Shark Week 2019: Discovery Channel Sees 109% Jump in TV Ad Impressions

Plus other advertising and viewership insights from iSpot, Inscape and Tubular Labs

On Sunday, Discovery Channel wrapped up another edition of Shark Week — its iconic programming block that’s become an annual pop-cultural obsession. We took a look at the advertising and viewership trends for the week to see how much of a bump Discovery got from the scary and fascinating franchise.

According to iSpot.tv, the always-on TV ad measurement and attribution company, there were nearly 1 billion (992.5 million) primetime TV ad impressions on Discovery Channel during Shark Week (July 28 through Aug. 4), a 109.2% increase from primetime impressions in the seven days before. Interestingly, there were actually slightly fewer primetime ad airings during Shark Week — 975 compared to 992 in the seven days before.

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Here’s a look at the Shark Week primetime programs that generated the most TV ad impressions:

discovery-channel_network-overview_top-shows_07-28-2019_to_08-04-2019 (1)

iSpot also has attention analytics that measure the average percentage of an ad that is played across TV devices, called the iSpot Attention Score. For Shark Trip: Eat Prey Chum, the ad with the highest Attention Score (98.22) was Applebee's All You Can Eat Riblets, Tenders + Shrimp 'More More More' Song by Andrea True Connection. (Apparently watching sharks feast tends to work up an appetite in human viewers?) For Capsized: Blood in the Water, the ad with the highest Attention Score (98.15) was Discover It Miles Card TV Spot, 'Scuba Diving.'

Shark Week Viewership Insights

The map below, via Inscape, the TV data company with glass-level insights from a panel of more than 11 million smart TVs, shows hot spots of viewer location during Discovery Channel’s Shark Week.

Via Inscape

Via Inscape

Top DMAs include Panama City, FL; Albany-Schenectady-Troy, NY; Corpus Christi, TX; Tampa-St. Petersburg, FL; Mobile, AL-Pensacola, FL; and Myrtle Beach-Florence, SC, among others.

Here’s a look at viewership crossover from some of the popular airings during Shark Week, also courtesy of Inscape. A note about methodology: You have to do more than just flip past a station with your remote to count as a “crossover viewer” in Inscape’s system. For the data below, the minimum viewing threshold is 10 minutes.

Via Inscape

Via Inscape

Some highlights:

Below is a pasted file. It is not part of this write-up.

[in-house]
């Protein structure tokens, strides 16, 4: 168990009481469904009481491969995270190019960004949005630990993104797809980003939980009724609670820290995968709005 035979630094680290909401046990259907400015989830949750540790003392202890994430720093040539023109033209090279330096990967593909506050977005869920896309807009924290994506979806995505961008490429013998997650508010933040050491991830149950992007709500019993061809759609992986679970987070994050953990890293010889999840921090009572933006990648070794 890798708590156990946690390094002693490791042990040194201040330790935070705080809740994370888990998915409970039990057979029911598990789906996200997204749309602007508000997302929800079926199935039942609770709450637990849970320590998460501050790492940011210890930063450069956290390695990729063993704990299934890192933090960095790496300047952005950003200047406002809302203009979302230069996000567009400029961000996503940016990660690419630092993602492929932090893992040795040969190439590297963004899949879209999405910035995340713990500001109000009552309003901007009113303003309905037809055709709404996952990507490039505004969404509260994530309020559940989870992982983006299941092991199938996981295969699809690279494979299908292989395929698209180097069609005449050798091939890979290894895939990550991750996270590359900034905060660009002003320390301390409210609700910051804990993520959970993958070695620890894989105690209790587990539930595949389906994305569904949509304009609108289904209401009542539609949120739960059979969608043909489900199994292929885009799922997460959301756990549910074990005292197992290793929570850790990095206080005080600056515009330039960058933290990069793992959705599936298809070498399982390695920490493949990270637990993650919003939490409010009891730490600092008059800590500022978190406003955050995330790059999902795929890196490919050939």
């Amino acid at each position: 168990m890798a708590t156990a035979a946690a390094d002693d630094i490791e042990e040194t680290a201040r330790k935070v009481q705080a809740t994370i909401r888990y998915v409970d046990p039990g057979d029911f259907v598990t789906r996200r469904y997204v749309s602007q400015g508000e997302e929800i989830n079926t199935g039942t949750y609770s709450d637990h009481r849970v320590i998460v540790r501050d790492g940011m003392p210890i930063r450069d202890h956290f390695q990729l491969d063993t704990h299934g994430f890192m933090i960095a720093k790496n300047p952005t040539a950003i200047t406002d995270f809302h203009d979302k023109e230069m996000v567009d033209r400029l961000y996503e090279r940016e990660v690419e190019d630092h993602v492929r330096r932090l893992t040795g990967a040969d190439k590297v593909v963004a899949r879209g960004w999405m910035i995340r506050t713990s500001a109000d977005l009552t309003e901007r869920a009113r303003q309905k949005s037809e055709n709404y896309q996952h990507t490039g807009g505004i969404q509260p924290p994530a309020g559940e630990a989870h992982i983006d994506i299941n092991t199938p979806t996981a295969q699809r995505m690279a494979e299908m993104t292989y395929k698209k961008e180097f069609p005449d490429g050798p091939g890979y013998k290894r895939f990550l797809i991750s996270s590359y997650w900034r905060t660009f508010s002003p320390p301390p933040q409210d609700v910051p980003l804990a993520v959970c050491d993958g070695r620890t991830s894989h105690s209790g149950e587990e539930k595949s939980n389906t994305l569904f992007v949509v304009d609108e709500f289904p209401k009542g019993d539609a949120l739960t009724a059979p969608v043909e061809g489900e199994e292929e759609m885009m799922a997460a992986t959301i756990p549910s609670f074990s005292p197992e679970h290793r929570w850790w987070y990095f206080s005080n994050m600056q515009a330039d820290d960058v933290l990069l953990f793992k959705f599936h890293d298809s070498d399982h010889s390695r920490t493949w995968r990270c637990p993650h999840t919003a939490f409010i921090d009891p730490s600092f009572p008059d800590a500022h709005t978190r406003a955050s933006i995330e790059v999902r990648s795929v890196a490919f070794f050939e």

• The biggest crossover by far: 60% of people who watched Expedition Unknown: Megalodon also tuned into Shark Trip: Eat Prey Chum — and it’s worth pointing out that those two programs were the ones that kicked off the week on Sunday, July 28, airing one after the other.
  • Another top crossover: 49% of viewers who watched Shark After Dark also tuned into Shark Trip: Eat Prey Chum.
  • On the low end: only 25% of viewers who watched Shark Trip: Eat Prey Chum tuned into Sharkwrecked: Crash Landing.

Inscape also looked at crossover between the programs that kicked off Shark Week and the airings that occurred as it was winding down:

Via Inscape

Via Inscape

In general, crossover was higher for programs that aired on the same day, suggesting viewers were tuned in for several hours during nightly binge-watching sessions. Sharks Gone Wild, which aired on Saturday, had the lowest crossover among the group — but it’s worth pointing out that of those viewers, 31% had watched Expedition Unknown: Megalodon and 40% had watched Shark Trip: Eat Prey Chum, which were the first two airings of Shark Week, suggesting that those were diehard fans eager to tune in at both the start and the end of the week.

Social Video Analytics for Shark Week

According to video measurement company Tubular Labs, Shark Week video views began gaining steam in late July right before the event began. Daily cross-platform (Facebook, Instagram, YouTube, Twitter) views peaked with 24.4 million views on Monday, July 29 and remained at over 10 million per day through Aug. 3.

Via Tubular Labs

Via Tubular Labs

Discovery Channel, as you’d expect, owned the conversation around the event, with seven of the top 10 creators of Shark Week videos controlled by parent company Discovery Inc. Topping that list was former NASA engineer and YouTube star Mark Rober, who earned 29.7 million views around one video: Testing if Sharks Can Smell a Drop of Blood.

Facebook feeds for Discovery and Shark Week were next in terms of views, both topping 20 million views from July 1 through Aug. 4. Food Network, which is owned by Discovery Inc., also got in on the action. The network generated 5.1 million views around Shark Week from its Facebook feed, and another 3.9 million on Instagram — all talking about foods that viewers could pair with Shark Week.

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